It’s estimated that up to 1,000 species of native bees call the Sonoran Desert home. If the region doesn’t host the greatest native bee diversity in the world, then it is a close second only to the deserts of Israel. Both are hotspots for solitary native bees, which, unlike honeybees and bumblebees, live alone and not in colonies. Yet, they are just as important to pollination.
The University of Arizona Insect Collection is connecting bee researchers, students in an introductory level biology course at Pima Community College and conservationists at the Arizona-Sonora Desert Museum to increase our knowledge of native bee species in and around Tucson. In the process, the team will nail down just how many bees really do live in our region.
The team is a branch of an initiative called Tucson Bee Collaborative. The goal is to build a resource that will facilitate future research on native bees, according to project lead Wendy Moore, an associate professor of entomology in the College of Agriculture and Life Sciences at the University of Arizona. Moore is also curator of the UA Insect Collection, which houses about 35,000 insect species.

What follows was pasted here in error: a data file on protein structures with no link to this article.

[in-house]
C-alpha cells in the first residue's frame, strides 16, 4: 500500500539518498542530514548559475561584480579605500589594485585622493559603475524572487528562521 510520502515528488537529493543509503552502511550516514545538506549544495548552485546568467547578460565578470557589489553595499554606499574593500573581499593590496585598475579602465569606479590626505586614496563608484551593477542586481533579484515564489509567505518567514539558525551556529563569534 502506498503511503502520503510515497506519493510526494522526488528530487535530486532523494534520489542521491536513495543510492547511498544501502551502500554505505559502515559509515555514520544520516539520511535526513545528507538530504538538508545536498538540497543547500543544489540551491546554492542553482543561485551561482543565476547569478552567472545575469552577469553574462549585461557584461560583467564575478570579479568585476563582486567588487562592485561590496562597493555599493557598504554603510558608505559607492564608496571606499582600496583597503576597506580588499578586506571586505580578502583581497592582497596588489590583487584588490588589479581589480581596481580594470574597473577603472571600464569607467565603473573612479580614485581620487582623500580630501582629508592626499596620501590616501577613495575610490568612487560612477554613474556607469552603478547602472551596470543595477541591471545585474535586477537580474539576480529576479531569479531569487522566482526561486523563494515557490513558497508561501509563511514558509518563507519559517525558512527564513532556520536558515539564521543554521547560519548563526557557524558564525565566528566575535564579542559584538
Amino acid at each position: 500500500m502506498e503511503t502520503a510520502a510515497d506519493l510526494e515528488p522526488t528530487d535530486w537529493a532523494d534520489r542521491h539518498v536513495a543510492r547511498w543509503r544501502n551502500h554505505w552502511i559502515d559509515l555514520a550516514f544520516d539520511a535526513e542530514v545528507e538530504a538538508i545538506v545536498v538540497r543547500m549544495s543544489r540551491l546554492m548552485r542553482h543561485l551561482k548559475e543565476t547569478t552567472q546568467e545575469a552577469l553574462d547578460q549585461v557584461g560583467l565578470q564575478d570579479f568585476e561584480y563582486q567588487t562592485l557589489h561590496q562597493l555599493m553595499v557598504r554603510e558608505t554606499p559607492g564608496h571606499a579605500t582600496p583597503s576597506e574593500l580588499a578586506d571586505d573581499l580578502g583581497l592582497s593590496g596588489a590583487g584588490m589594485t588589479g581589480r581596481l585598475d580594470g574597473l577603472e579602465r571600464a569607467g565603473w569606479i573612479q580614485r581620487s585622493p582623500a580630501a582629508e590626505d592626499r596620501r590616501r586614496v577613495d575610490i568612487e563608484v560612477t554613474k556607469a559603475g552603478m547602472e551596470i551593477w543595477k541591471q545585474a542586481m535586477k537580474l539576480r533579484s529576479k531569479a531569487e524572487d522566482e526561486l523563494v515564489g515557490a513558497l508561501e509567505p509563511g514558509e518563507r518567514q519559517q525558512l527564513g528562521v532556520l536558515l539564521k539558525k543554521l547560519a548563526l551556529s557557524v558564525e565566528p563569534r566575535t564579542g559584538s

“We want to expand the University of Arizona Insect Collection such that it includes representative specimens of every single bee species native to the Sonoran Desert Regions,” Moore said.
“It’s difficult to identify certain bees by appearance alone and can be very labor intensive, but the technology that students are using, called DNA barcoding, makes it much easier,” said Jennifer Katcher, an instructional faculty in biology at Pima Community College who is leading the student-driven science side of the project.